Announcing the closure of the Church College of New Zealand, Elder Paul V. Johnson, administrator of religious education and elementary and secondary schools, had similar praise for New Zealand public schools, noting that “educational standards in New Zealand are the highest in the Pacific region and among the highest in the world.”[37] Elder Condie similarly observed, “The original mission of the Church College of New Zealand (CCNZ) was to provide suitable educational facilities for Latter-day Saint youth living in remote towns and villages who, half a century ago, did not have access to adequate schools. Now, fifty years later, New Zealand has recently been ranked by UNICEF as having the 10th best school system in the entire world.”[38] Reassuring members impacted by the announcement, Elder Condie promised, “The decision to close CCNZ was not made before receiving assurances that the New Zealand Ministry of Education would be able to provide adequate alternative educational opportunities for CCNZ students.”[39] In addition, Church leaders were confident that existing Church programs, especially seminary, could provide religious instruction for its youth.[40] Apparently the strength of the public school system, supported by a successful seminary program, factored heavily into the closure decision, much as it did in the United States.

A second factor impacting the decision to close seems to have been the financial burdens of operating the school. Following the closure of the earlier Church schools, Elder Merrill observed, “The Church Board of Education and the Church’s leading educators and thinkers in many fields had long realized that Church-operated academies were a financial burden and were performing a limited service, geographically at least.”[41] In announcing the closure of the Church College of New Zealand seventy years later, Elder Johnson similarly noted that the school’s aging facilities had been a contributing factor in the decision.[42] Likewise, Elder Condie remarked that the “Brethren have weighed the benefits of maintaining CCNZ versus the benefits of using these financial resources for the construction of temples, building and maintaining chapels, supporting missionary work, and extending humanitarian aid throughout the world where needs are the greatest.”[43] Noting that “the decision is sad in many ways,” Elder Kerr reiterated that the financial impact of the decision “will allow the Church to bless others in parts of the world where the need is greater.”[44]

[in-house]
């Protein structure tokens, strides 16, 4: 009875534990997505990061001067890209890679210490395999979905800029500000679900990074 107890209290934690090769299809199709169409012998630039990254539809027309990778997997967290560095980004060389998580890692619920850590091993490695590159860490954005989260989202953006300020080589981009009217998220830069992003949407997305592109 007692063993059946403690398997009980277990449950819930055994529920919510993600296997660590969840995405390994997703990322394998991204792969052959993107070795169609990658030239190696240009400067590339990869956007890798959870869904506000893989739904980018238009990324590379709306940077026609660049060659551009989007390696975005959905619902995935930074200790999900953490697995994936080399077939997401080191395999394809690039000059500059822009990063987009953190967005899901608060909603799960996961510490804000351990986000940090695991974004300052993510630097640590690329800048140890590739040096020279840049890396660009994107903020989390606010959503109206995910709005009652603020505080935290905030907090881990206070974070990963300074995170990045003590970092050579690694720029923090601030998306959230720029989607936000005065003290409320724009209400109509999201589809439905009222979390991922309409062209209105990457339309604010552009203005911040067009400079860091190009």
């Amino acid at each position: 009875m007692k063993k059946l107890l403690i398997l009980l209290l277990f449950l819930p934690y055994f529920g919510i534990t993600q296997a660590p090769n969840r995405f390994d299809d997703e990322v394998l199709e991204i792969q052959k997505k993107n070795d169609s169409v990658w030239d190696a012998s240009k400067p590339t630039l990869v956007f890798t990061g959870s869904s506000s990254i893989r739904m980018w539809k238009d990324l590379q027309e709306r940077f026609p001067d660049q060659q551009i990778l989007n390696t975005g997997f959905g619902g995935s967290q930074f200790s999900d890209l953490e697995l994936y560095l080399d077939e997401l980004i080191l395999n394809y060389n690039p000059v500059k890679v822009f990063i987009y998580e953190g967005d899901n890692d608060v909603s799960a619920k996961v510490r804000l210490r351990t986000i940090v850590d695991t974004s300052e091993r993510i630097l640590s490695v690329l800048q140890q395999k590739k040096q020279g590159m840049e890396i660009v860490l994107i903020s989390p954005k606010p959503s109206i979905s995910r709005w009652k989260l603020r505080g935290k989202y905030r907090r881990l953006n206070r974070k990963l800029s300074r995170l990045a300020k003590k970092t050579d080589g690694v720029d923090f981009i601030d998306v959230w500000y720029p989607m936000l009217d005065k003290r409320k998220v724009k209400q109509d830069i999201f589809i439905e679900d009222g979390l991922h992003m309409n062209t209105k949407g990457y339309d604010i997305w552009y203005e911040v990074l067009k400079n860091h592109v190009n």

Also like the closures of the 1920s and 30s, the announcement to discontinue the Church College of New Zealand has been difficult for some members. Reporting on the decision, the local Waikato Times preserved the response of one member: “Maureen Davies rushed out of the meeting at the Temple View high school last night, a handkerchief held to her face as she tried to hide her grief at the school’s closure. ‘I can’t believe it,’ she said. ‘We’ve talked about it, but we never realised it would happen this soon.”[45] Former student and now parent Daniel Beijerling similarly observed, “The closure of the schools means all our hopes and plans for our children’s educational future have been dashed to pieces, and suddenly we’re forced to make decisions we hadn’t counted on.”[46]

Sensing members’ attachment to the school, Elder Condie remarked, “To ease the burden of closure, the Brethren felt impressed to allow a three-and-a-half year notice, so the closure will not take permanent effect until the end of . . . November 2009.”[47] Promising that the decision had not been made lightly, he concluded, “The decision to close this school was made by fifteen inspired, wise and experienced men whom we sustain as prophets, seers and revelators. I pray that you will continue to sustain them in this important decision.”[48] Though sadness surrounded the decision, protests did not materialize. A week after the announcement, the local newspaper observed, “It . . . seems unthinkable those who love the college are not protesting at the decision. Not petitioning church officials, staging protests, chaining themselves to railings, as happens in communities where state schools get such bad news. . . . They’re sad, but not angry, and certainly not interested in recriminations.”[49] A local mother characterized the response, “I felt a bit sad at first, but it’s quite an exciting new perspective on life. . . . Hopefully the children will be good examples in state schools or others where they go.”[50]